Love locks, ethical chocolate and other Valentine’s Day tidbits

Saying it with a padlock at the Corkstown Pedestrian Bridge in Ottawa. Photo: Lucy Martin

Saying it with a padlock at the  Somerset Street Pedestrian Bridge in Ottawa. Photo: Lucy Martin

Well, it’s Valentine’s Day, depending on how you feel about so-called Hallmark holidays, or where you live. As reported by CNN:

Oconee County Sheriff Scott Berry has designated northern Georgia a “NO VALENTINES DAY ZONE” in a post on the department’s Facebook page Wednesday night.

Men are “exempt from having to run out and buy lottery scratchers and Hershey bars from the corner stores until February 18, 2014, due to ice, snow, freezing rain,” the tongue-in-cheek post said.

It’s all in fun. But rescheduling the festival of lovers to Tuesday would give the ice storm-battered region time to get roads back to normal and make Valentine’s a safer affair.

Even in good weather, it’s not always pleasant when everyone tries to have an extra special occasion, all at once. I spent 14 years working at various restaurants. That includes haunting memories of welcoming shell-shocked customers on Mother’s Day and Valentine’s who had spent hours waiting for their table. Lucky me got to let them know the kitchen had run out of lobster and prime rib. Let’s just say I prefer to eat out on different dates.

Giving chocolate may seen safe and easy. Unless you’re the ethical type who doesn’t want their clothes made in sweatshops or their chocolate produced by human trafficking and exploited children. That’s the message from some human rights groups, according to this from the CBC:

As Canadians indulge themselves on this annual day of chocolate consumption (or Valentine’s Day as it’s known in some circles), World Vision is urging consumers to buy ethically certified, child labour-free treats.

The non-profit organization is reintroducing its Good Chocolate Guide, a list of fair trade chocolate companies to help Canadians make more informed purchases.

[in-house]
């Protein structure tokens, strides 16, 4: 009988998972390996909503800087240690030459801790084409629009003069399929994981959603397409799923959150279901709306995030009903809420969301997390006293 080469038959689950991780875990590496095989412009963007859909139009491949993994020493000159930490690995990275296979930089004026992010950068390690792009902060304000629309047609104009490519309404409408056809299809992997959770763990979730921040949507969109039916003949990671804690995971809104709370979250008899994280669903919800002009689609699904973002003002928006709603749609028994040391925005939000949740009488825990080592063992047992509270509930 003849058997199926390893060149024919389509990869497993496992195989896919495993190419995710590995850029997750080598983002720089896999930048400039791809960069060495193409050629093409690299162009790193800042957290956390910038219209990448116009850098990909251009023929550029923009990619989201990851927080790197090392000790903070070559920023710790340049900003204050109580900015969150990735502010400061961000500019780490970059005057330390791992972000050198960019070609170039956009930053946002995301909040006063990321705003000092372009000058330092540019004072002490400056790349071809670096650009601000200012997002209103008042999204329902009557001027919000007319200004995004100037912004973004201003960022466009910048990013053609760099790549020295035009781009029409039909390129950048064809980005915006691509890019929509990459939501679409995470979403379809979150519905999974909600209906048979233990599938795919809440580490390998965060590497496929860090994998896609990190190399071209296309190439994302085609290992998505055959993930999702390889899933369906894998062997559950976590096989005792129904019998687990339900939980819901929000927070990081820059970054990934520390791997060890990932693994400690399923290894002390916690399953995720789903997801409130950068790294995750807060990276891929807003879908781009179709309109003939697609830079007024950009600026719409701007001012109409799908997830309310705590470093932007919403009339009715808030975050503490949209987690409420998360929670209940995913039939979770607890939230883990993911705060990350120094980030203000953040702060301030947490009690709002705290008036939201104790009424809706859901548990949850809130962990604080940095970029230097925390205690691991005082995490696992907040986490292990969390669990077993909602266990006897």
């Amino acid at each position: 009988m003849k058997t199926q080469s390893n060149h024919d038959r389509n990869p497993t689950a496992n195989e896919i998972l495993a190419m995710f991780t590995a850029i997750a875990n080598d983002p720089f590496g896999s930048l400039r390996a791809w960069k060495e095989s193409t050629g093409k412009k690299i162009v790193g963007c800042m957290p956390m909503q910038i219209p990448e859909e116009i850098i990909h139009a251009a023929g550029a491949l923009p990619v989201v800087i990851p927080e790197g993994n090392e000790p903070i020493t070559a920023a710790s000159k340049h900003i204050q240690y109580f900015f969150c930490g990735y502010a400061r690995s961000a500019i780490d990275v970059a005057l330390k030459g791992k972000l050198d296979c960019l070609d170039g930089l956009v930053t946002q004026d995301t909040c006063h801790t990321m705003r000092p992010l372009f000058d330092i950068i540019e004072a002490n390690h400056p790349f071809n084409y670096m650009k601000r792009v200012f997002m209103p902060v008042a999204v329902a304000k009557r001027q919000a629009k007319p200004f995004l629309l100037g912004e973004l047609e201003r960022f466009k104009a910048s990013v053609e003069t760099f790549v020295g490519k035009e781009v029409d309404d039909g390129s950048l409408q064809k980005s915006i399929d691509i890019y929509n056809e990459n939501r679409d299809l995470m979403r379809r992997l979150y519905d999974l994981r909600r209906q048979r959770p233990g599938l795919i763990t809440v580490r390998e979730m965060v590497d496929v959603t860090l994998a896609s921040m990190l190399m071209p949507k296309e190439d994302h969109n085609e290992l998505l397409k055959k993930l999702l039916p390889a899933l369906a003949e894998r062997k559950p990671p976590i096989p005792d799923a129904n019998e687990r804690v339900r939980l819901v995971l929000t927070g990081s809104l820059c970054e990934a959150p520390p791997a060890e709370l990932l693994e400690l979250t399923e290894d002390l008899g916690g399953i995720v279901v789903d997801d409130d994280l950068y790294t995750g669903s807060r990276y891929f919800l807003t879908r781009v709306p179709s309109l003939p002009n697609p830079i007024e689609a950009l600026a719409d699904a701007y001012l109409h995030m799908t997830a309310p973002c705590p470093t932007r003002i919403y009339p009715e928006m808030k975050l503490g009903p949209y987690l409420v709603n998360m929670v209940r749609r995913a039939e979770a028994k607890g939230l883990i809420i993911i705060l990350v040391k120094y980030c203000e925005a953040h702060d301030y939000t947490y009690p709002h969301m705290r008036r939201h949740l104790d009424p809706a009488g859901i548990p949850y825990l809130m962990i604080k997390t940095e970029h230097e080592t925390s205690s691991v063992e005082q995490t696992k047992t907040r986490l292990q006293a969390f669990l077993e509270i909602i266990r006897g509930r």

The cocoa industry has long been plagued with revelations of human trafficking and child labour abuses. Global criticism has pushed a number of major companies to commit to sourcing only ethical, child labour-free chocolate by 2020, including the Hershey Company and Italian confectioner Ferrero.

So, is there a way to make a statement of love that harms no-one and can stand the test of time? In Ottawa, some are putting a lock on their love with personalized padlocks affixed to the Corktown Footbridge, which traverses a scenic section of the Rideau Canal.

The Ottawa Citizen’s Jakob Kuzyk found out how that works, as illustrated by comments from someone at Multi Arms Security, a store on near-by Bank Street:

“It’s insane with people coming in to buy locks,” said the store’s locksmith and manager, Tyler Black.

He said spring and summer are high-season for love locks.

There are telltale signs when people are buying one, too. They will be flat-surfaced for engraving, and brass or aluminum so they can stand up to the weather, he said. They’ll last hundreds of years, even outside, Black said. If they tarnish or wear he said they can easily be polished to look new again.

Popular, yes. But you can see how this could get out of hand! Photo: Lucy Martin

Popular, yes. But you can see how this could get out of hand! Photo: Lucy Martin

Mind you, the practice apparently involves throwing the padlock keys into the canal. Which totally flunks the litter-bug/environmentalist test. Surprisingly, officials in Ottawa don’t seem to mind the popular fad, even though cities like Vancouver and Toronto reportedly take a dimmer view and cut offending padlocks off.

Or you could just get some ethically-sourced ingredients and print up a valentine, as detailed in this article and video: “What says love this Valentine’s Day better than an edible muscle car?

However you mark the day – if you do – here’s to love!

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